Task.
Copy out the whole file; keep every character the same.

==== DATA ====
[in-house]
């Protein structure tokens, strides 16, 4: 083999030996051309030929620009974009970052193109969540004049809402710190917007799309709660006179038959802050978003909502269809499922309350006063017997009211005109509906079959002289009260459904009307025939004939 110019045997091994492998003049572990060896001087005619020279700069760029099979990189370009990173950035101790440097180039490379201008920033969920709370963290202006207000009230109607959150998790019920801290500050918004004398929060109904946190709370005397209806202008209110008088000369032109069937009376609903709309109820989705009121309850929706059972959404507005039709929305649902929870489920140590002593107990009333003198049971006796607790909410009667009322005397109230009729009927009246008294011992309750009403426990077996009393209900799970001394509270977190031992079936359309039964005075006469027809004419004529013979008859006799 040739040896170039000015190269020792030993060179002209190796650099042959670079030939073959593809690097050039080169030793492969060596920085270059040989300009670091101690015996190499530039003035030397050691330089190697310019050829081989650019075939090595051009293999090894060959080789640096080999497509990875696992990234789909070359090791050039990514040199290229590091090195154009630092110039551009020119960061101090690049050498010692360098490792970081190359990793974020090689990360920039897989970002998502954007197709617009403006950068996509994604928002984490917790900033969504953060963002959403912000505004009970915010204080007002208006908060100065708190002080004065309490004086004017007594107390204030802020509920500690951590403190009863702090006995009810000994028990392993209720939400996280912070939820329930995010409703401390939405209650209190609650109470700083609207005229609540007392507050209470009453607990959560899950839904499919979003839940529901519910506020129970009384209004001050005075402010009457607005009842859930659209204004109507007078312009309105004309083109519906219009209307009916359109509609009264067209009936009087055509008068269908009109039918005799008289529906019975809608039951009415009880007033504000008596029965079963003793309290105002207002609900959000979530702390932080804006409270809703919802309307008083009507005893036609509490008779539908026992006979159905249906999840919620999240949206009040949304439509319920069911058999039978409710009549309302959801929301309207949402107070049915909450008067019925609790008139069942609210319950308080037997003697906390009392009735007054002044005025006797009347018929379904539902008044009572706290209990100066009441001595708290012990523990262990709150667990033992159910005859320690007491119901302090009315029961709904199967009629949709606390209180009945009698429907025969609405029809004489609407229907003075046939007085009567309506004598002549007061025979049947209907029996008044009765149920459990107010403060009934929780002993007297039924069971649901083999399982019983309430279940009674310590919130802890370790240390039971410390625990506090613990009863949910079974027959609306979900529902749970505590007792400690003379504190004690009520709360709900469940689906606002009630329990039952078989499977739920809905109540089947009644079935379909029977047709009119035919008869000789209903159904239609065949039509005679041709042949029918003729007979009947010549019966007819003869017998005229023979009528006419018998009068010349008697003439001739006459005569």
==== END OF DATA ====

[in-house]
């Protein structure tokens, strides 16, 4: 083999030996051309030929620009974009970052193109969540004049809402710190917007799309709660006179038959802050978003909502269809499922309350006063017997009211005109509906079959002289009260459904009307025939004939 110019045997091994492998003049572990060896001087005619020279700069760029099979990189370009990173950035101790440097180039490379201008920033969920709370963290202006207000009230109607959150998790019920801290500050918004004398929060109904946190709370005397209806202008209110008088000369032109069937009376609903709309109820989705009121309850929706059972959404507005039709929305649902929870489920140590002593107990009333003198049971006796607790909410009667009322005397109230009729009927009246008294011992309750009403426990077996009393209900799970001394509270977190031992079936359309039964005075006469027809004419004529013979008859006799 040739040896170039000015190269020792030993060179002209190796650099042959670079030939073959593809690097050039080169030793492969060596920085270059040989300009670091101690015996190499530039003035030397050691330089190697310019050829081989650019075939090595051009293999090894060959080789640096080999497509990875696992990234789909070359090791050039990514040199290229590091090195154009630092110039551009020119960061101090690049050498010692360098490792970081190359990793974020090689990360920039897989970002998502954007197709617009403006950068996509994604928002984490917790900033969504953060963002959403912000505004009970915010204080007002208006908060100065708190002080004065309490004086004017007594107390204030802020509920500690951590403190009863702090006995009810000994028990392993209720939400996280912070939820329930995010409703401390939405209650209190609650109470700083609207005229609540007392507050209470009453607990959560899950839904499919979003839940529901519910506020129970009384209004001050005075402010009457607005009842859930659209204004109507007078312009309105004309083109519906219009209307009916359109509609009264067209009936009087055509008068269908009109039918005799008289529906019975809608039951009415009880007033504000008596029965079963003793309290105002207002609900959000979530702390932080804006409270809703919802309307008083009507005893036609509490008779539908026992006979159905249906999840919620999240949206009040949304439509319920069911058999039978409710009549309302959801929301309207949402107070049915909450008067019925609790008139069942609210319950308080037997003697906390009392009735007054002044005025006797009347018929379904539902008044009572706290209990100066009441001595708290012990523990262990709150667990033992159910005859320690007491119901302090009315029961709904199967009629949709606390209180009945009698429907025969609405029809004489609407229907003075046939007085009567309506004598002549007061025979049947209907029996008044009765149920459990107010403060009934929780002993007297039924069971649901083999399982019983309430279940009674310590919130802890370790240390039971410390625990506090613990009863949910079974027959609306979900529902749970505590007792400690003379504190004690009520709360709900469940689906606002009630329990039952078989499977739920809905109540089947009644079935379909029977047709009119035919008869000789209903159904239609065949039509005679041709042949029918003729007979009947010549019966007819003869017998005229023979009528006419018998009068010349008697003439001739006459005569």